More than half the global population today lives in densely populated urban areas, which are further surrounded by complex networks of smaller communities. Yet, the earliest cities appeared less than 6,000 years ago, a small fraction of time since our species’ first appearance. The characteristics that define us as human were forged in radically different social universes from those of today. We lived our lives among not much more than 20-30 other people at any one time, hunting and gathering our food, and occasionally moving from place to place. This lifestyle was so successful and adaptable it endured pressures from more complex societies well into the 20th century. Understanding what life was like in such these small-scale societies is important because the material and social world in which they lived is the foundation for societies where food production, social hierarchy, and occupational specialization are the norm. This course will examine both the ethnographic and archaeological record of hunter/foragers from around the globe in an attempt to understand how it proved to be such a versatile and resilient way of life and how its successes, in fact, laid the foundation for social inequality, complexity, and food production. Lecture 3 (Fall Or Spring).
Culture and Politics in Latin America
This course introduces cultures of Latin America and the Spanish-speaking Caribbean in the context of political and economic forces that have shaped them. We examine Spanish and Portuguese colonialism and its modern-day legacies, including ethnic inequalities, economic vulnerability, and social unrest. We look at how art, music, and literature have engaged critically with the forces of fascism, revolution, socialism, dictatorship, and neo-colonialism. We consider indigenous activism, religious diversity, changing experiences and expectations of women and men, rebellion and revolution, impacts of and creative responses to globalization, and Latinos in the U.S. Lecture (Fa/sp/su).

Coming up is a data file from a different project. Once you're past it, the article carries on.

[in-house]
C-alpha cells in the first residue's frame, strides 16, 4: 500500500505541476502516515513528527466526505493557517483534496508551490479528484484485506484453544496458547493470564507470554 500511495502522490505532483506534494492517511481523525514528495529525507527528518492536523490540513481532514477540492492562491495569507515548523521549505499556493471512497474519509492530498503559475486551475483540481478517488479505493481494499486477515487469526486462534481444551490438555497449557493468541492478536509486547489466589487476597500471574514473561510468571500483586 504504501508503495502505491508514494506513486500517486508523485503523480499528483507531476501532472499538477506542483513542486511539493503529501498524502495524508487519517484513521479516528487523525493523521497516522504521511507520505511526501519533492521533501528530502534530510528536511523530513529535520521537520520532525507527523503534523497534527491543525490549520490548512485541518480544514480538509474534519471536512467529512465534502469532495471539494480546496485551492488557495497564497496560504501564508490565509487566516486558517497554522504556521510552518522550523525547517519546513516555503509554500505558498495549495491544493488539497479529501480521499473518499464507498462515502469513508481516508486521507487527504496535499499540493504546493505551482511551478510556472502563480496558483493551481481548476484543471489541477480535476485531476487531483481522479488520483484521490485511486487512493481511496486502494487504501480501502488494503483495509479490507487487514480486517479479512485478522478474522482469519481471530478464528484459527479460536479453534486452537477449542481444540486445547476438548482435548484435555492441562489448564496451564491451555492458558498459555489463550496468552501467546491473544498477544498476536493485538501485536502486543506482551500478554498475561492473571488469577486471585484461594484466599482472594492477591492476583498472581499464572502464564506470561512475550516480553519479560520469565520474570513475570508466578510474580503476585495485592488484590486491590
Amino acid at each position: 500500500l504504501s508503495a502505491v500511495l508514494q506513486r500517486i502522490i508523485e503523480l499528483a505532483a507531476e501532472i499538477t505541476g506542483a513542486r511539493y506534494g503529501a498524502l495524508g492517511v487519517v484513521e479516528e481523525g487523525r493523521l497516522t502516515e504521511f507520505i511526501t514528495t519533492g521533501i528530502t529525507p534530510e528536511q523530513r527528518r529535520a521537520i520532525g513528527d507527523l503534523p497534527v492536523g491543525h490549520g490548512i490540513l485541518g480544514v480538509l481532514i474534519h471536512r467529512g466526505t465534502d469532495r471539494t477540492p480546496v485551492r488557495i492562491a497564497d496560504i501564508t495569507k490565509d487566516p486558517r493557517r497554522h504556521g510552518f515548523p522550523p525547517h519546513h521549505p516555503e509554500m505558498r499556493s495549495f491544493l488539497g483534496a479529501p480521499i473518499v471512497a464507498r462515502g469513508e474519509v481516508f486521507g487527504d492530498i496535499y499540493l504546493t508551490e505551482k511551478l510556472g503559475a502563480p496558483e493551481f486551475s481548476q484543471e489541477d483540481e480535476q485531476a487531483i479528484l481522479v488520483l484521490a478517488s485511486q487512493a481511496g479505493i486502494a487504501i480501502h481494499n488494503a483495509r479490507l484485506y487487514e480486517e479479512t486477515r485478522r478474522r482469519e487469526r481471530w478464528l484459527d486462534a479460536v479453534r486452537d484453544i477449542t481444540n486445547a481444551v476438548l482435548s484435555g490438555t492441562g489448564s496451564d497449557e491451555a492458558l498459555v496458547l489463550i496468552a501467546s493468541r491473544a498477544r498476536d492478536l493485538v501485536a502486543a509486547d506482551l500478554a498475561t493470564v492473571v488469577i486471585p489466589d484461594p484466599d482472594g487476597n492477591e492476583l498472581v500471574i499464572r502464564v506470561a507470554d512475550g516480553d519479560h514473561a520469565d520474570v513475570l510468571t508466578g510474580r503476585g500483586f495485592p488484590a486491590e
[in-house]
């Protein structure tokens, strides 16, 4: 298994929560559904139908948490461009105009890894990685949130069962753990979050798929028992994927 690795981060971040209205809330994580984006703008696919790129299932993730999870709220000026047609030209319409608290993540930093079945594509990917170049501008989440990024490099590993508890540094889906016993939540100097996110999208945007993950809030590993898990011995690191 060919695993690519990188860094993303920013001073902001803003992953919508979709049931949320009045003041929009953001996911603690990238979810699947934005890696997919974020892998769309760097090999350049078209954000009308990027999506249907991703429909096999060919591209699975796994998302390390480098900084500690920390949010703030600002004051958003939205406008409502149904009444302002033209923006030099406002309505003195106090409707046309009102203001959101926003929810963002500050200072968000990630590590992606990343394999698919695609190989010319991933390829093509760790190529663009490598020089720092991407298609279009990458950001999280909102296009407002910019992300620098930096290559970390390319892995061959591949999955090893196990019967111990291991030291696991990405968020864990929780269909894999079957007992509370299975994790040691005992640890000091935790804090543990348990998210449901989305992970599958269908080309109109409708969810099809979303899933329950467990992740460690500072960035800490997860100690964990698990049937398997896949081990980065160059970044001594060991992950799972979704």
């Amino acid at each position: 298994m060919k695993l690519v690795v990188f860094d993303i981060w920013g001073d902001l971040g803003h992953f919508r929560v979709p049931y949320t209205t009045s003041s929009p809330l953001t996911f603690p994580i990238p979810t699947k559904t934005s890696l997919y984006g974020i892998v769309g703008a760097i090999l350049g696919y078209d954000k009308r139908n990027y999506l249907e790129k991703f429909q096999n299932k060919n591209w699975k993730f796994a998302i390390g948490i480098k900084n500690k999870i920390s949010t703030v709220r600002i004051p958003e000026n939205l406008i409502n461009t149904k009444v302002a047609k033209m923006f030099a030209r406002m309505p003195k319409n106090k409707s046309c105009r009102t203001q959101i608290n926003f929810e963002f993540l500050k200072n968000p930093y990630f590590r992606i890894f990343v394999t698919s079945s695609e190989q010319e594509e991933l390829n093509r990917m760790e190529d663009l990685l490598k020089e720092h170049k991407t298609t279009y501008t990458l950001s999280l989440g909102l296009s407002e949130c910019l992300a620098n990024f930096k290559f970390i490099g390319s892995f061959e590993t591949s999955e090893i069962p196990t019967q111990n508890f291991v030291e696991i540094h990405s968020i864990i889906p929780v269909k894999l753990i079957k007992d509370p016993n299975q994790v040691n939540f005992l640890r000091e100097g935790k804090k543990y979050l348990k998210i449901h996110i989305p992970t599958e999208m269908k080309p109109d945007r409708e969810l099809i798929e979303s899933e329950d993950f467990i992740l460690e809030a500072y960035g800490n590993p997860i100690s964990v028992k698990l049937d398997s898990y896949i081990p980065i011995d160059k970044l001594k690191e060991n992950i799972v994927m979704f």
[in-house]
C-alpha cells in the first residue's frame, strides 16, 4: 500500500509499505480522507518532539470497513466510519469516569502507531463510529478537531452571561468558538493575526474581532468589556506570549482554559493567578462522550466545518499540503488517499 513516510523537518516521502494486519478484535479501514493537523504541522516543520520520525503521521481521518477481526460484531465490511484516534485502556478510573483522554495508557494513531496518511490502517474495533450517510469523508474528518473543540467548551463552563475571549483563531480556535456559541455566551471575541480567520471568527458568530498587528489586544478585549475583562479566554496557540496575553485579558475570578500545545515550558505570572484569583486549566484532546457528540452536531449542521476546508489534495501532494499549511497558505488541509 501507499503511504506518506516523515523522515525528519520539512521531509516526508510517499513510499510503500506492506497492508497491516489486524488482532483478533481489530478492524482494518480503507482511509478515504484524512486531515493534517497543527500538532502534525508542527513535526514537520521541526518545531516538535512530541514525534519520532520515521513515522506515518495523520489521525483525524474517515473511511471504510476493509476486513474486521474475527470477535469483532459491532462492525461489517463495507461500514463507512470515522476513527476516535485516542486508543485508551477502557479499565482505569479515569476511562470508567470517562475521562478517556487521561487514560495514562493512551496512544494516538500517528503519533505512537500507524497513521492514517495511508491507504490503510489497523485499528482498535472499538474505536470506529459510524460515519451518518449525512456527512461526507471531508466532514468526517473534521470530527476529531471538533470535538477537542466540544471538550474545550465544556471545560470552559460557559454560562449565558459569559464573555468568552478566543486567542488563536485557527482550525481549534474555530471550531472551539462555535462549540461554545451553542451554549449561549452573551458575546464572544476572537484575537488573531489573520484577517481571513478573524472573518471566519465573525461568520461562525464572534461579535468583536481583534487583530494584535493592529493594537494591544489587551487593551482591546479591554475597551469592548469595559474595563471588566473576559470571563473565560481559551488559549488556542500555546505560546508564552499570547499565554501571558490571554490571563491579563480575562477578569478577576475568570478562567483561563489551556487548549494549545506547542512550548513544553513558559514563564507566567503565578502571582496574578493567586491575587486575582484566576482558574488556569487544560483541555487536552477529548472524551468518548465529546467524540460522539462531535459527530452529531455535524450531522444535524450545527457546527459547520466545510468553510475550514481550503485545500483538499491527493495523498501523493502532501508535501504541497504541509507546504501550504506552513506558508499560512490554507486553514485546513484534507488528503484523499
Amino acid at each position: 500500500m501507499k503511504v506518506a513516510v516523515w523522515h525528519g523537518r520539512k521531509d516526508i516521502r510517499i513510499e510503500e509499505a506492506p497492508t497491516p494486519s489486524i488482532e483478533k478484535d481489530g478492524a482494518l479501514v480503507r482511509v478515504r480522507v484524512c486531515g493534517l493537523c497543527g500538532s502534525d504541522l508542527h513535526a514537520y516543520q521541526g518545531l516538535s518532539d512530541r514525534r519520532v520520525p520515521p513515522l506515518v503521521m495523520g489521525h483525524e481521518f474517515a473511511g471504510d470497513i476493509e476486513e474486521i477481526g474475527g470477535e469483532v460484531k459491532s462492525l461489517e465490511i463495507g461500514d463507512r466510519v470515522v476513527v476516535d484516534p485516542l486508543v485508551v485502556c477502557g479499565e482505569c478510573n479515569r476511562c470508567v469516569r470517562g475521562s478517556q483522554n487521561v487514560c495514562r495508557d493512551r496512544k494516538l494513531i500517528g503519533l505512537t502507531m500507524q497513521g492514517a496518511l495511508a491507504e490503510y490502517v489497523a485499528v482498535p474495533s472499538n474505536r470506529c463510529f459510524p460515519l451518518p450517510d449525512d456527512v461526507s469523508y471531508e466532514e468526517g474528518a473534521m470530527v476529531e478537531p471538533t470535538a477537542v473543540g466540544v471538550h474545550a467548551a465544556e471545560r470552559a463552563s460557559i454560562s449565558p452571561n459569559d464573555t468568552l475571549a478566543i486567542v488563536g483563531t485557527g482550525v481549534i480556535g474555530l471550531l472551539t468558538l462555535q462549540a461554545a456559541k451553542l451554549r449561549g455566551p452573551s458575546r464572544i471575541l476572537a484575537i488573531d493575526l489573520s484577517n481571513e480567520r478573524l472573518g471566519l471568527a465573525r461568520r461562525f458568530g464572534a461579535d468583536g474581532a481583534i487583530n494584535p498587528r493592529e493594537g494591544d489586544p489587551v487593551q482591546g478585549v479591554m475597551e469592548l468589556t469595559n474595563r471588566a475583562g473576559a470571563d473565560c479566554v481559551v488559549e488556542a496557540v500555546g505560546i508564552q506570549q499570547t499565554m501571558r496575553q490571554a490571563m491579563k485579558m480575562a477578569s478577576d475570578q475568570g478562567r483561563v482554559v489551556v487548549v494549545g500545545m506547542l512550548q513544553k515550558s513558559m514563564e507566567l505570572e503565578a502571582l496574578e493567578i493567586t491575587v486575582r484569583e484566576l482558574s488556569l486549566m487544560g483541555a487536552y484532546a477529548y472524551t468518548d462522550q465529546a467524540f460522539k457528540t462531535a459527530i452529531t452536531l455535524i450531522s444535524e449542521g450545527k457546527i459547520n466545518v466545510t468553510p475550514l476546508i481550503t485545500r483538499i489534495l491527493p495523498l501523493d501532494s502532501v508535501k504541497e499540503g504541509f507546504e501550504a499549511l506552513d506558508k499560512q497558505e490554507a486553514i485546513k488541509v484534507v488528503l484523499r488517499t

Genocide and Post-Conflict Justice
The destruction and survival of societies often hinges upon the ideas and the social, cultural constructions of identity and belonging. When ideas fail to incorporate people, essentialist categories of identity, historical memory, and accounts of extreme violence become interrelated, potent sources of destruction. Slavery and exclusive ownership of resources leave people starving or living in perilously polluted environments. Globalizing cultural economies threaten local systems and self-representation. Group identities may be sites of crises within nation-states and global political, economic, and cultural processes. In this course, we will take critical, anthropological approaches to studies of ethnocide, genocide, and post-conflict justice. Students will use critical, anthropological approaches to assess ethnocides and genocides from the 19th century forced assimilation and slaughter of Native Americans and Amazonian Indians to more recent genocides in Cambodia, Bosnia, Rwanda, and the Sudan, to understand the impact of globalization on techniques and technologies of genocides, the legal, moral/personal responsibility for genocides, media representations of genocides, and the affects of cultural, historical memory and social, global inequities upon future genocides. Students will use anthropological perspectives on genocide to assess post-conflict concepts of justice, reconstruction and reconciliation and local-global debates about their cultural resonance and effectiveness. Lecture (Fa/sp/su).